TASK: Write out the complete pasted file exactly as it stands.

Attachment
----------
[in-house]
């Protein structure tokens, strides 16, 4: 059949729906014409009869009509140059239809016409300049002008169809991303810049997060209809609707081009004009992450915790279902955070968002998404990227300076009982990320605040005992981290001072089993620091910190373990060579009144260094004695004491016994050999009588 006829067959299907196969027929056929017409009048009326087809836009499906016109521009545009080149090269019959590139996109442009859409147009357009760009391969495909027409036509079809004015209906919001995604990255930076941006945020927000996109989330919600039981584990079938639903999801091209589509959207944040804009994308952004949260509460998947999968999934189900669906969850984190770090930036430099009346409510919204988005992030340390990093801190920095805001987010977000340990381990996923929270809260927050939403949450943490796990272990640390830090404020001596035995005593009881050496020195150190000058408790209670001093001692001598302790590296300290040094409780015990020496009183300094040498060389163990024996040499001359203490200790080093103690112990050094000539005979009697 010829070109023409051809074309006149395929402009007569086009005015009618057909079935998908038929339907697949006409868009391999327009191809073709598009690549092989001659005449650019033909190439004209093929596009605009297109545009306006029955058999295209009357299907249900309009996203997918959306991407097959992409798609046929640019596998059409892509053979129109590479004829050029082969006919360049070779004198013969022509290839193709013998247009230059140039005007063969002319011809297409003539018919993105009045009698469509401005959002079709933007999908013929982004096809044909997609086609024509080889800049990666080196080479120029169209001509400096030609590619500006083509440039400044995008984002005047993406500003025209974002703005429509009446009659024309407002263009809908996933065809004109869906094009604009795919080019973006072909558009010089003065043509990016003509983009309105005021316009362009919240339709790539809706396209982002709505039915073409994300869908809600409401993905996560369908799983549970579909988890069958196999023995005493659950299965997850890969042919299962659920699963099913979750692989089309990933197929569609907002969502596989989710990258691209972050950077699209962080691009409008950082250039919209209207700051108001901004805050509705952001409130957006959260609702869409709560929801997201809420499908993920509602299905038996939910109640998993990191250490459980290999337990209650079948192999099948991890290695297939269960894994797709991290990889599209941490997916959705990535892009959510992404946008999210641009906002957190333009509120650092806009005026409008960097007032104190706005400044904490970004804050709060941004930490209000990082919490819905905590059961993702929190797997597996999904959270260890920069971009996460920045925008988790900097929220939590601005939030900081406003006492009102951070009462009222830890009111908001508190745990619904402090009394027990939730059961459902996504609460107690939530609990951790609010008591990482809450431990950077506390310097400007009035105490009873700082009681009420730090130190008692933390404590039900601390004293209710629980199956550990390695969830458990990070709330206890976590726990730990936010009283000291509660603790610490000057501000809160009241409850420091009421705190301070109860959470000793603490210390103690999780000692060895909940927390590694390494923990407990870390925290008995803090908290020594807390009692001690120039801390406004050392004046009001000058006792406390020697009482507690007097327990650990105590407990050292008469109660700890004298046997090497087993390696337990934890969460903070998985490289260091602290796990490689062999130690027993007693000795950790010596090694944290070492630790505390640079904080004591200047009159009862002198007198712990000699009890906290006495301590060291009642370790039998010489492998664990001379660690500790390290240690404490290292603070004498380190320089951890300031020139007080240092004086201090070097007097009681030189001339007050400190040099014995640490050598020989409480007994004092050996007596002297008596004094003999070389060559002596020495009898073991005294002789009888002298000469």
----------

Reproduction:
[in-house]
């Protein structure tokens, strides 16, 4: 059949729906014409009869009509140059239809016409300049002008169809991303810049997060209809609707081009004009992450915790279902955070968002998404990227300076009982990320605040005992981290001072089993620091910190373990060579009144260094004695004491016994050999009588 006829067959299907196969027929056929017409009048009326087809836009499906016109521009545009080149090269019959590139996109442009859409147009357009760009391969495909027409036509079809004015209906919001995604990255930076941006945020927000996109989330919600039981584990079938639903999801091209589509959207944040804009994308952004949260509460998947999968999934189900669906969850984190770090930036430099009346409510919204988005992030340390990093801190920095805001987010977000340990381990996923929270809260927050939403949450943490796990272990640390830090404020001596035995005593009881050496020195150190000058408790209670001093001692001598302790590296300290040094409780015990020496009183300094040498060389163990024996040499001359203490200790080093103690112990050094000539005979009697 010829070109023409051809074309006149395929402009007569086009005015009618057909079935998908038929339907697949006409868009391999327009191809073709598009690549092989001659005449650019033909190439004209093929596009605009297109545009306006029955058999295209009357299907249900309009996203997918959306991407097959992409798609046929640019596998059409892509053979129109590479004829050029082969006919360049070779004198013969022509290839193709013998247009230059140039005007063969002319011809297409003539018919993105009045009698469509401005959002079709933007999908013929982004096809044909997609086609024509080889800049990666080196080479120029169209001509400096030609590619500006083509440039400044995008984002005047993406500003025209974002703005429509009446009659024309407002263009809908996933065809004109869906094009604009795919080019973006072909558009010089003065043509990016003509983009309105005021316009362009919240339709790539809706396209982002709505039915073409994300869908809600409401993905996560369908799983549970579909988890069958196999023995005493659950299965997850890969042919299962659920699963099913979750692989089309990933197929569609907002969502596989989710990258691209972050950077699209962080691009409008950082250039919209209207700051108001901004805050509705952001409130957006959260609702869409709560929801997201809420499908993920509602299905038996939910109640998993990191250490459980290999337990209650079948192999099948991890290695297939269960894994797709991290990889599209941490997916959705990535892009959510992404946008999210641009906002957190333009509120650092806009005026409008960097007032104190706005400044904490970004804050709060941004930490209000990082919490819905905590059961993702929190797997597996999904959270260890920069971009996460920045925008988790900097929220939590601005939030900081406003006492009102951070009462009222830890009111908001508190745990619904402090009394027990939730059961459902996504609460107690939530609990951790609010008591990482809450431990950077506390310097400007009035105490009873700082009681009420730090130190008692933390404590039900601390004293209710629980199956550990390695969830458990990070709330206890976590726990730990936010009283000291509660603790610490000057501000809160009241409850420091009421705190301070109860959470000793603490210390103690999780000692060895909940927390590694390494923990407990870390925290008995803090908290020594807390009692001690120039801390406004050392004046009001000058006792406390020697009482507690007097327990650990105590407990050292008469109660700890004298046997090497087993390696337990934890969460903070998985490289260091602290796990490689062999130690027993007693000795950790010596090694944290070492630790505390640079904080004591200047009159009862002198007198712990000699009890906290006495301590060291009642370790039998010489492998664990001379660690500790390290240690404490290292603070004498380190320089951890300031020139007080240092004086201090070097007097009681030189001339007050400190040099014995640490050598020989409480007994004092050996007596002297008596004094003999070389060559002596020495009898073991005294002789009888002298000469």